Eugene Cho

in memory of shaima alawadi: human, daughter, wife, mother, neighbor, sister, friend

Take a long look.

Stare into her eyes.

Stare and Focus.  You’ll see that she’s not that different than you and I.

This is Shaima Alawadi.

  • She is a human being.
  • She is Iraqi. She is American. She is Iraqi-American.
  • She is a neighbor.
  • She is a daughter.
  • She is a mother…of 5 children.
  • She is a wife.
  • She is a friend.
She is also dead. Murdered.
A brief glimpse of her story:

Alawadi moved to the United States in 1993 with her family and was part of a wave of Shiite Muslim refugees who fled to Michigan after Saddam Hussein cracked down on an uprising in 1991.

After living in Dearborn for a few years, she moved to the San Diego area in 1996, graduated from high school and became a housewife raising five children, Al-Zayadi said.

Al-Zayadi said Alawadi’s brothers worked for the U.S. Army, serving as cultural advisers to train soldiers who were going to be deployed to the Middle East. Another family friend told the San Diego Union-Tribune that Alawadi’s husband had a similar job.

Shaima Alwadai, 32, was recently beaten to death – bludgeoned by a tire iron – in her own home in El Cajon (suburb of San Diego). Her body was first discovered by her 17 year old daughter and three days later, was taken off life support.

There was a note next to her body with these words:

“go back to your country, you terrorist”

God have mercy…

  • Take a moment to read her story.
  • Take a moment to stare at her face.
  • Take a moment to remember her name.
  • Take a moment to pray for her family.
And most importantly,

Let’s recommit ourselves:

to mercy, justice, and compassion. Recommit to loving our neighbors. Recommit to advocating, protecting, and building relationships.

As someone that’s heard that phrase countless times – especially as a youngster, “Go back to your country” – May we help build a country (and a world) where all are welcome and safe.

Shalom. 

Here’s the news via CBS News:

EL CAJON, Calif. — A Muslim leader says that the body of an Iraqi-American woman who was found brutally beaten next to a note saying “go back to your country, you terrorist” will be flown to her home country for her funeral.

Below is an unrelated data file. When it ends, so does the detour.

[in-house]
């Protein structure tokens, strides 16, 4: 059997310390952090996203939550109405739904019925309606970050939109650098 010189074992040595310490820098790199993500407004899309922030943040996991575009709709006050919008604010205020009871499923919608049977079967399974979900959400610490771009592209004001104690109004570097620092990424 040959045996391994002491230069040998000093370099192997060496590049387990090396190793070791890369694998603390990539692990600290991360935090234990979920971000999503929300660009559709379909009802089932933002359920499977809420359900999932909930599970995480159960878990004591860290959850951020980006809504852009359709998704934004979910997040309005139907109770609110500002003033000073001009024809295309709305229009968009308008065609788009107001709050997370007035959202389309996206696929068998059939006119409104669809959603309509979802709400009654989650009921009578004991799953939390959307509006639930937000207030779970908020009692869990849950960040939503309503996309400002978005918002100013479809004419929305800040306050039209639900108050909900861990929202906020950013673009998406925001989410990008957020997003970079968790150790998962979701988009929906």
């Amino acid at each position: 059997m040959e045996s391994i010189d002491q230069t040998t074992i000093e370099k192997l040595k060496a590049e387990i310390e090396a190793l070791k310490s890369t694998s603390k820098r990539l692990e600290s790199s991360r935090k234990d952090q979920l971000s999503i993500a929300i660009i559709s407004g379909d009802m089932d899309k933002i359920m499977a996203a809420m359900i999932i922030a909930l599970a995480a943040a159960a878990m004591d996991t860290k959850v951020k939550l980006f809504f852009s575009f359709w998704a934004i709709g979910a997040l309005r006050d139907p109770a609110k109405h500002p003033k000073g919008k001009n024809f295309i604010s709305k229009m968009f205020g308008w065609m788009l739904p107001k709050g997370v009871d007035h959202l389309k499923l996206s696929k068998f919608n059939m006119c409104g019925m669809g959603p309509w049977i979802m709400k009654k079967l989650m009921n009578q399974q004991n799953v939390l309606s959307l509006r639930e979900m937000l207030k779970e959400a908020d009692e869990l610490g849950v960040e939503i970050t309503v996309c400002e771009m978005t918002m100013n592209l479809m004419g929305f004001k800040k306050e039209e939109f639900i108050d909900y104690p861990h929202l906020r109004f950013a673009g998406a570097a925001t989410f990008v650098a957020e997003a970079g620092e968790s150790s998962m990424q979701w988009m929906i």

Shaima Alawadi, 32, was taken off life support on Saturday, three days after her 17-year-old daughter found her unconscious in the dining room of the family’s El Cajon home in suburban San Diego.

Investigators said they’re exploring all aspects of her slaying, including the possibility that the attack was a hate crime.

Alawadi’s father is a Shiite cleric in Iraq and the Iraqi government will pay for have her body sent back, a Muslim leader in Michigan told the Detroit Free-Press on Sunday.

“Everybody is outraged,” Imam Husham Al-Husainy of the Karbalaa Islamic Education Center in Dearborn said. “This is too evil, too criminal.”

The daughter, Fatima Al Himidi, told KUSI-TV her mother had been beaten on the head repeatedly with a tire iron, and that the note said “go back to your country, you terrorist.”

Police said the family had found a similar, threatening note earlier this month but did not report it to authorities.

Al Himidi told KGTV-TV her mother dismissed the first note, found outside the home, as a child’s prank.

Flowers were piled on the doorstep of the home Sunday. A neighbor said the family had moved in only a few weeks ago.

Friends said Alawadi wore a hijab, the Islamic head scarf.

Hayder Al-Zayadi, a family friend, told the Free-Press Alawadi moved to the United States in 1993 with her family and was part of a wave of Shiite Muslim refugees who fled to Michigan after Saddam Hussein cracked down on an uprising in 1991.